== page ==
Powerful Angolan political figures accused of embezzling billions of dollars can now be linked to at least 20 more secretive companies in the United States and other tax havens, exposing new financial hideaways of the impoverished African country’s former ruling elite.

Isabel dos Santos, the daughter of Angola’s former authoritarian president, José Eduardo dos Santos, as well as former senior presidential advisors and generals, Leopoldino Fragoso do Nascimento and Manuel Hélder Vieira Dias Júnior, owned offshore companies and bank accounts in Europe and the Middle East, leaked records from the Pandora Papers investigation show.

Last month, the United States government sanctioned Isabel dos Santos and the two former generals for what it called “significant corruption.” Under the new measures, dos Santos and members of her family cannot enter the United States.

The State Department also barred Nascimento, President dos Santos’ former head of communications, and Dias, a powerful former Angolan general. The U.S. Treasury Department placed Nascimento, Dias and his wife, Luisa de Fatima Giovetty, under economic sanctions.

“Bringing kleptocrats’ shady deals to light is key to defending human rights,” said Karina Carvalho, executive director of Transparency International in Portugal. “Angola is a resource rich country but the majority of its people live in poverty, prevented from accessing health, education and decent life conditions because of people who take the country’s wealth as their own.”

Two years ago, the International Consortium of Investigative Journalists revealed that Isabel dos Santos, once touted as Africa’s richest woman, built her estimated $2 billion fortune on the back of insider deals with the help of shell companies and an array of Western lawyers, accountants and wealth managers.

The Luanda Leaks investigation showed how dos Santos got access to lucrative deals involving oil, diamonds, telecoms and supermarkets often courtesy of government decrees signed by her father. She also benefited from insider deals, preferential loans and contracts fueled by public money.

Dos Santos said the allegations against her were false.

Close allies of dos Santos’s father, generals Nascimento and Dias are accused by the U.S. of siphoning off public funds for their personal benefit, too. They once held sprawling business interests and have been estimated to be billionaires.

In 2020, Nascimento and Dias voluntarily handed over assets, including residences and factories, as part of an Angolan government probe into alleged fraud and the misuse of state contracts. An attorney for the two generals has previously declined to comment on the case.

The 2021 Pandora Papers investigation, based on a trove of almost 12 million leaked records from offshore service providers based in notorious tax havens, shine new light on the trio’s financial dealings.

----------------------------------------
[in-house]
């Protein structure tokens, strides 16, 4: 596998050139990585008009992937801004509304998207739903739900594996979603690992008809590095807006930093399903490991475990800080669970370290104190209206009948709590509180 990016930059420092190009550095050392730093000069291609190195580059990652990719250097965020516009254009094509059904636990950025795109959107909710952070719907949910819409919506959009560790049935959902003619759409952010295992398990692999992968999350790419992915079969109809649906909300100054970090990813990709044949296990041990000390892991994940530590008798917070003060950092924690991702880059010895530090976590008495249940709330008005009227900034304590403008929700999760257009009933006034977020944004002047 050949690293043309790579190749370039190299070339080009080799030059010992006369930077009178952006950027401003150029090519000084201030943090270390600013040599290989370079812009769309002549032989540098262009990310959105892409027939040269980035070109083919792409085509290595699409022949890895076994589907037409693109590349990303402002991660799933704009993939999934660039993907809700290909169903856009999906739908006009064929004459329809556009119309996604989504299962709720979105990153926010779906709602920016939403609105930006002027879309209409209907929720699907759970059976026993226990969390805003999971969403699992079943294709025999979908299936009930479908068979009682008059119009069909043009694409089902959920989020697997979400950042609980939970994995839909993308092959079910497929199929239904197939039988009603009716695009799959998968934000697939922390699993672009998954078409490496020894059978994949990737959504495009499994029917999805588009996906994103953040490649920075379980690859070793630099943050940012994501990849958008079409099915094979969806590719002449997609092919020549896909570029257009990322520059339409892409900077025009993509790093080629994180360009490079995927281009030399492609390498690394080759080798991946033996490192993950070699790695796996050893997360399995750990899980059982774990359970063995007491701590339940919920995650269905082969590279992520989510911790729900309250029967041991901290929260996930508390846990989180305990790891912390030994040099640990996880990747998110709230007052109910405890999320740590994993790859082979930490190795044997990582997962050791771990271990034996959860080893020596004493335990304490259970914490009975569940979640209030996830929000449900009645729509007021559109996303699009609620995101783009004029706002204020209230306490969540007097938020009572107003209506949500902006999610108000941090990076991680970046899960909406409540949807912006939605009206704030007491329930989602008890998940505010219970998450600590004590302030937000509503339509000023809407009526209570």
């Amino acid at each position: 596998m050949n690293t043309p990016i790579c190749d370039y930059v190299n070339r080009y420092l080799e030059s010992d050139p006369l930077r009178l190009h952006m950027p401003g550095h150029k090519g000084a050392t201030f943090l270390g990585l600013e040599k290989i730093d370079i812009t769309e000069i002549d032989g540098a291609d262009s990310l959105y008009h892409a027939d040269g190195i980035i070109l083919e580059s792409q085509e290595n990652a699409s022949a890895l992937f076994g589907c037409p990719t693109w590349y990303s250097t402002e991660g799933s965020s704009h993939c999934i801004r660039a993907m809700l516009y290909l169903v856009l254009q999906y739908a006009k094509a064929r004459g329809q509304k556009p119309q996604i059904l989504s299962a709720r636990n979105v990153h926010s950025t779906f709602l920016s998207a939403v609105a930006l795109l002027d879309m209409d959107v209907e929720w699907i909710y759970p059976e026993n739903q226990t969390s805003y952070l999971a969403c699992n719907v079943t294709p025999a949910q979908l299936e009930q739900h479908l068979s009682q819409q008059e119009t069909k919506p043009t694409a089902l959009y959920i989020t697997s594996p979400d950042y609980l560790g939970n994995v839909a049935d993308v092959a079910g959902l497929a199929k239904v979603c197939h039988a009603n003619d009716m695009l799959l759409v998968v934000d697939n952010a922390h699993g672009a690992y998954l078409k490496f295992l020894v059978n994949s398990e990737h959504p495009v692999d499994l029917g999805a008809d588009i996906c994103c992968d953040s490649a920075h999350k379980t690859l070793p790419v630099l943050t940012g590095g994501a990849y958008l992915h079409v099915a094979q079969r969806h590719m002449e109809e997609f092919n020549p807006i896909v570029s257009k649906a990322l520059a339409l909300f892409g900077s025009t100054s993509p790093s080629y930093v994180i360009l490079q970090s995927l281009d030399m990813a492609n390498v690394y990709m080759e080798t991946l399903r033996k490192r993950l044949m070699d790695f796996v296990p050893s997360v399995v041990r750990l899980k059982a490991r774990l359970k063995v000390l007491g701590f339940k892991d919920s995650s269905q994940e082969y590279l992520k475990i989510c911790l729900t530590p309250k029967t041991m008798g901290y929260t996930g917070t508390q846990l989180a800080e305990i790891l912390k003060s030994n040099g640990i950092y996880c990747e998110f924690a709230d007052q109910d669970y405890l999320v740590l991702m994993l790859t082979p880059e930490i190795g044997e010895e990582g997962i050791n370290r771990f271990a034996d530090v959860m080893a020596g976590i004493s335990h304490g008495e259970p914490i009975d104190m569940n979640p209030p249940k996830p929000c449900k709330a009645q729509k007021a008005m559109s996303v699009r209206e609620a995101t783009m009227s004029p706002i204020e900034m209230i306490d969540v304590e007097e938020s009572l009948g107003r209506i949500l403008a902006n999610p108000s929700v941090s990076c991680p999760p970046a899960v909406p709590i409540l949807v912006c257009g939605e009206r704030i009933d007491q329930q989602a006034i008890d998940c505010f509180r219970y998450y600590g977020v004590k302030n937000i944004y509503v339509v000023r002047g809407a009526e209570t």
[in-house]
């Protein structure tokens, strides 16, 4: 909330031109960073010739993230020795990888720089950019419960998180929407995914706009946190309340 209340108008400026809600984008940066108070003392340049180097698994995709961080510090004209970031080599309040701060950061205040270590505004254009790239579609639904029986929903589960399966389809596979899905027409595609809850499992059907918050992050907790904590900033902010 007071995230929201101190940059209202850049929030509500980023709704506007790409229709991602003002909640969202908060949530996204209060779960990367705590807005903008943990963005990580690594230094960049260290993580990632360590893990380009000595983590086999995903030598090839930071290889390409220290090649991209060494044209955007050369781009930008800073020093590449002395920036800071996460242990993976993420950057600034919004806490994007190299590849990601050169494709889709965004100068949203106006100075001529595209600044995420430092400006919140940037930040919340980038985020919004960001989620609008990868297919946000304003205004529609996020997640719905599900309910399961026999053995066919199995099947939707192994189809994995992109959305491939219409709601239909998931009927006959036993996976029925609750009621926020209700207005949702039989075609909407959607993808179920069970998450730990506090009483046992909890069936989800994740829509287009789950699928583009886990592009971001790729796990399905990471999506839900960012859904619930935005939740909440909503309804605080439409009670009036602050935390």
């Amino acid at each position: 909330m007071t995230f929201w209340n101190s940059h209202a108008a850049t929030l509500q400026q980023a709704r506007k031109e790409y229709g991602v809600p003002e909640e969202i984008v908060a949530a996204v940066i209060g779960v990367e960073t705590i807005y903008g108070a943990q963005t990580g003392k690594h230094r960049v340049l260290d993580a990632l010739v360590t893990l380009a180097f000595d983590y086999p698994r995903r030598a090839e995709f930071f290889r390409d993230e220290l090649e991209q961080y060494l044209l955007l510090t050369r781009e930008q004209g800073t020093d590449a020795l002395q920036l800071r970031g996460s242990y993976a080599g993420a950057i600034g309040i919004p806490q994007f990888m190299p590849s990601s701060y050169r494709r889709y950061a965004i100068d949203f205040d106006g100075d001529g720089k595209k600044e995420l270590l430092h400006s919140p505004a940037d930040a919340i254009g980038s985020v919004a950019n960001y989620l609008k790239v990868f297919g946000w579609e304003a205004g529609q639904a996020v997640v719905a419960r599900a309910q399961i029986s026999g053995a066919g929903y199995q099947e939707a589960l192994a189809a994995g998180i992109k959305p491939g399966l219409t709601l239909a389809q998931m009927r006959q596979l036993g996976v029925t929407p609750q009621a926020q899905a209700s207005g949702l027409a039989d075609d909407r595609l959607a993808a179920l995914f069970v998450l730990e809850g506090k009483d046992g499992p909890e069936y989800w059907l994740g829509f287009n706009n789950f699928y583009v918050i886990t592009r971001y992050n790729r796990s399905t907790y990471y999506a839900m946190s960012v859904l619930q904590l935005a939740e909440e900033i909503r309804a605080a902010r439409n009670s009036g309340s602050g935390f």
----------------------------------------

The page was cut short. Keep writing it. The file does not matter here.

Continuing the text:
Dos Santos did not respond to requests for comment about her offshore companies. Nascimento and Dias could not be reached for comment.

Dos Santos, Nascimento, Dias and members of their families owned or held positions as attorneys, shareholders or directors in at least 20 offshore companies, the leaked Pandora Papers’ records show. The Angolans’ ties to many of the companies have never been previously reported.

In 2008, records show, Nascimento became the owner of  Shenyang Investments LLC, a shell company registered in Wilmington, Delaware. The company opened a bank account in Dubai, the United Arab Emirates, according to the Pandora Papers. Public records in Delaware do not refer to the company’s connection to Nascimento or to Angola. The company was closed in 2014, years after media reports raised conflict of interest concerns about Nascimento’s secret stake in a private company that profited from Angola’s immense oil wealth.

As part of the Luanda Leaks investigation, ICIJ previously revealed that dos Santos and her husband, Sindika Dokolo, also owned a Delaware shell company to hold a luxury home in Portugal.

Nascimento, also known as Dino, also owned or was the director of companies set up in the British Virgin Islands and Panama, leaked records show. Several companies opened bank accounts with Banco Espirito Santo, a troubled Portuguese lender with a well-documented history of serving Angolan elites.

Leaked records show that Nascimento also owned Dark Oil Ltd. in partnership with Dias and Manuel Vicente, who was then a government official and head of Angola’s national oil company. During the rule of President dos Santos, the three men were often referred to as the “Presidential Triumvirate.”

In 2007, media reported that Dark Oil Ltd. and Angola’s state-owned oil company, led by Vicente, signed an agreement with a Russian company to explore for oil.

Nascimento, Dias and Vicente “always demonstrated a high degree of integrity and capability”, according to letters of recommendation for the men prepared in 2009 by their wealth managers in Malta.

Dias, the former general and minister who is also known as Kopelipa, owned Tentower Overseas S.A. in Panama and opened a bank account in Portugal, according to the Pandora Papers. Dias’s wife, Giovetty, also owned a Panamanian shell company to open a European bank account, leaked records show.

“The U.S. decision to sanction these three people is an important step in the fight against corruption in Angola, and also in increasing accountability in other jurisdictions, like Portugal, which enable and facilitate illicit financial flows from Angola,” Carvalho said. “But the impact of positive actions like this one will always be limited without a global pact to stop tax havens and the use of shell companies.”